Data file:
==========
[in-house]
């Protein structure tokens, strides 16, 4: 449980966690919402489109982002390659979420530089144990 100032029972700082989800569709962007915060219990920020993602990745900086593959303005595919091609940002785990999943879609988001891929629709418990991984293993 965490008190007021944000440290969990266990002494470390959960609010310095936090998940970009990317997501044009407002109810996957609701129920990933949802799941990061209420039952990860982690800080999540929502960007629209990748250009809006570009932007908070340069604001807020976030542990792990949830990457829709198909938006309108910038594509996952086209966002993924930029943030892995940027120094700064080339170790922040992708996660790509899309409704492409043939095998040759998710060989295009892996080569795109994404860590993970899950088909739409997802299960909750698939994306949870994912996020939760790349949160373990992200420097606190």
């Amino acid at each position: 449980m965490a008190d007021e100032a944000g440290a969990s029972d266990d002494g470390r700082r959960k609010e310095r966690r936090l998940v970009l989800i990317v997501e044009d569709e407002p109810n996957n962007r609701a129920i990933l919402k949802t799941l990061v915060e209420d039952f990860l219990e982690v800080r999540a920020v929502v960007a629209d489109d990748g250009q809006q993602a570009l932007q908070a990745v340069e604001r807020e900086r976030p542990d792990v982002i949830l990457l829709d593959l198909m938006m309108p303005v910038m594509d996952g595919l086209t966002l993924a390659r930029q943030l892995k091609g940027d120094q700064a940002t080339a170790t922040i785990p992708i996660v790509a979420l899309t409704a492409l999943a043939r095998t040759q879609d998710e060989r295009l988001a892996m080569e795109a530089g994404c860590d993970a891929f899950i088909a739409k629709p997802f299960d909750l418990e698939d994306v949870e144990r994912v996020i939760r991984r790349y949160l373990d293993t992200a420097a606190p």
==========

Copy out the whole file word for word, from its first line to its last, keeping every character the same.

[in-house]
């Protein structure tokens, strides 16, 4: 449980966690919402489109982002390659979420530089144990 100032029972700082989800569709962007915060219990920020993602990745900086593959303005595919091609940002785990999943879609988001891929629709418990991984293993 965490008190007021944000440290969990266990002494470390959960609010310095936090998940970009990317997501044009407002109810996957609701129920990933949802799941990061209420039952990860982690800080999540929502960007629209990748250009809006570009932007908070340069604001807020976030542990792990949830990457829709198909938006309108910038594509996952086209966002993924930029943030892995940027120094700064080339170790922040992708996660790509899309409704492409043939095998040759998710060989295009892996080569795109994404860590993970899950088909739409997802299960909750698939994306949870994912996020939760790349949160373990992200420097606190």
């Amino acid at each position: 449980m965490a008190d007021e100032a944000g440290a969990s029972d266990d002494g470390r700082r959960k609010e310095r966690r936090l998940v970009l989800i990317v997501e044009d569709e407002p109810n996957n962007r609701a129920i990933l919402k949802t799941l990061v915060e209420d039952f990860l219990e982690v800080r999540a920020v929502v960007a629209d489109d990748g250009q809006q993602a570009l932007q908070a990745v340069e604001r807020e900086r976030p542990d792990v982002i949830l990457l829709d593959l198909m938006m309108p303005v910038m594509d996952g595919l086209t966002l993924a390659r930029q943030l892995k091609g940027d120094q700064a940002t080339a170790t922040i785990p992708i996660v790509a979420l899309t409704a492409l999943a043939r095998t040759q879609d998710e060989r295009l988001a892996m080569e795109a530089g994404c860590d993970a891929f899950i088909a739409k629709p997802f299960d909750l418990e698939d994306v949870e144990r994912v996020i939760r991984r790349y949160l373990d293993t992200a420097a606190p």